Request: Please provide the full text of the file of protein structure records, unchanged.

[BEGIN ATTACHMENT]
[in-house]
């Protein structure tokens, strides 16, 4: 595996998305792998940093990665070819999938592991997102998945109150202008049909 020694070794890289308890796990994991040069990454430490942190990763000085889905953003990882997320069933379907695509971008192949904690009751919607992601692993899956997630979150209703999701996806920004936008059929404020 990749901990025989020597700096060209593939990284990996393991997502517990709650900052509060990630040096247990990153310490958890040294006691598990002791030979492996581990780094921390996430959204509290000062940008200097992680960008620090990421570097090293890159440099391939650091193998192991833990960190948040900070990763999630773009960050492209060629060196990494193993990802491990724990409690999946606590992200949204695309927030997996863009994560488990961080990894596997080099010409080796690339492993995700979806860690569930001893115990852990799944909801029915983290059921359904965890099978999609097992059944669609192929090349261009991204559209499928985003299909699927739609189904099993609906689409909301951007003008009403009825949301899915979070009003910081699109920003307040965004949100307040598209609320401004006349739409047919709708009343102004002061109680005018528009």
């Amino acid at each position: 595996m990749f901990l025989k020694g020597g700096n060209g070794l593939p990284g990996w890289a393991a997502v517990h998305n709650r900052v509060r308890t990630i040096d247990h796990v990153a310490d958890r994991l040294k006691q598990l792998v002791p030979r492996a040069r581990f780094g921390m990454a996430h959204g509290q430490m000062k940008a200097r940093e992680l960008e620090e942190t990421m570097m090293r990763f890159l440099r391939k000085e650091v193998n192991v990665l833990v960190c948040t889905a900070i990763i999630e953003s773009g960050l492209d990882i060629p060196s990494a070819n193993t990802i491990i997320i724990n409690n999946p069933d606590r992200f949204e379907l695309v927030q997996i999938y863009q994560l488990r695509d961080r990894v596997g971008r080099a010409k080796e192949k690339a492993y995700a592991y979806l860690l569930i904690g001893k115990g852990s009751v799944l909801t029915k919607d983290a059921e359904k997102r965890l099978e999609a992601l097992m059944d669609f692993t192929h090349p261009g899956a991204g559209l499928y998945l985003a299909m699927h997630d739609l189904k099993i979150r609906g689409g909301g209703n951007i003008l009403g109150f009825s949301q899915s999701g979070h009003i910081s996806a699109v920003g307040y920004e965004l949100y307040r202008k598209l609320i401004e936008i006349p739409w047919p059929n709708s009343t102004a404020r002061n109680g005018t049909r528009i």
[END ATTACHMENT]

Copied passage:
[in-house]
């Protein structure tokens, strides 16, 4: 595996998305792998940093990665070819999938592991997102998945109150202008049909 020694070794890289308890796990994991040069990454430490942190990763000085889905953003990882997320069933379907695509971008192949904690009751919607992601692993899956997630979150209703999701996806920004936008059929404020 990749901990025989020597700096060209593939990284990996393991997502517990709650900052509060990630040096247990990153310490958890040294006691598990002791030979492996581990780094921390996430959204509290000062940008200097992680960008620090990421570097090293890159440099391939650091193998192991833990960190948040900070990763999630773009960050492209060629060196990494193993990802491990724990409690999946606590992200949204695309927030997996863009994560488990961080990894596997080099010409080796690339492993995700979806860690569930001893115990852990799944909801029915983290059921359904965890099978999609097992059944669609192929090349261009991204559209499928985003299909699927739609189904099993609906689409909301951007003008009403009825949301899915979070009003910081699109920003307040965004949100307040598209609320401004006349739409047919709708009343102004002061109680005018528009």
């Amino acid at each position: 595996m990749f901990l025989k020694g020597g700096n060209g070794l593939p990284g990996w890289a393991a997502v517990h998305n709650r900052v509060r308890t990630i040096d247990h796990v990153a310490d958890r994991l040294k006691q598990l792998v002791p030979r492996a040069r581990f780094g921390m990454a996430h959204g509290q430490m000062k940008a200097r940093e992680l960008e620090e942190t990421m570097m090293r990763f890159l440099r391939k000085e650091v193998n192991v990665l833990v960190c948040t889905a900070i990763i999630e953003s773009g960050l492209d990882i060629p060196s990494a070819n193993t990802i491990i997320i724990n409690n999946p069933d606590r992200f949204e379907l695309v927030q997996i999938y863009q994560l488990r695509d961080r990894v596997g971008r080099a010409k080796e192949k690339a492993y995700a592991y979806l860690l569930i904690g001893k115990g852990s009751v799944l909801t029915k919607d983290a059921e359904k997102r965890l099978e999609a992601l097992m059944d669609f692993t192929h090349p261009g899956a991204g559209l499928y998945l985003a299909m699927h997630d739609l189904k099993i979150r609906g689409g909301g209703n951007i003008l009403g109150f009825s949301q899915s999701g979070h009003i910081s996806a699109v920003g307040y920004e965004l949100y307040r202008k598209l609320i401004e936008i006349p739409w047919p059929n709708s009343t102004a404020r002061n109680g005018t049909r528009i």